Cinema: A Dead-End Street

Kids with bombs, neighbors with secrets and a paranoid professor all get lost in Arlington Road

The thinly fictionalized references to recent bloody events--Ruby Ridge, the bombing of the federal building in Oklahoma City, even kids playing with explosives--are transparent. (Release of the movie was delayed to separate it from the Columbine tragedy.) But Arlington Road is not a cheesy exploitation film. Nor is it a routine paranoid thriller featuring drooling perps of the easy-to-deny sort. It wants to be seen as a sober, thoughtful contemplation of domestic terrorism. It also wants us to think there is more of it around, and hiding in fairly plain sight, than we would like to believe.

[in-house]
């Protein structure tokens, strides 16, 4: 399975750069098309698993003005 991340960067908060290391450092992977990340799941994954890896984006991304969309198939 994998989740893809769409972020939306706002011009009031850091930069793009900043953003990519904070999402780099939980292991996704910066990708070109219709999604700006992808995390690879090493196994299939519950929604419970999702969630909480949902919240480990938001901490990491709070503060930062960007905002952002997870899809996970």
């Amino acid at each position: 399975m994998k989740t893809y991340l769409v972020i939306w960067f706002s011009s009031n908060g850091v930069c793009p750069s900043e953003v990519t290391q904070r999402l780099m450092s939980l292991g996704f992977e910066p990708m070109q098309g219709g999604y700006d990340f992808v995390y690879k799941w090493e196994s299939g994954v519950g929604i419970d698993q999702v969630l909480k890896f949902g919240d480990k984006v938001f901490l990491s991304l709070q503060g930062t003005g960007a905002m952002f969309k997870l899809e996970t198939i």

How far one wants...

Want the full story?

Subscribe Now


Get TIME the way you want it

  • One Week Digital Pass — $4.99
  • Monthly Pay-As-You-Go DIGITAL ACCESS$2.99
  • One Year ALL ACCESSJust $30!   Best Deal!
    Print Magazine + Digital Edition + Subscriber-only Content on

Learn more about the benefits of being a TIME subscriber

If you are already a subscriber sign up — registration is free!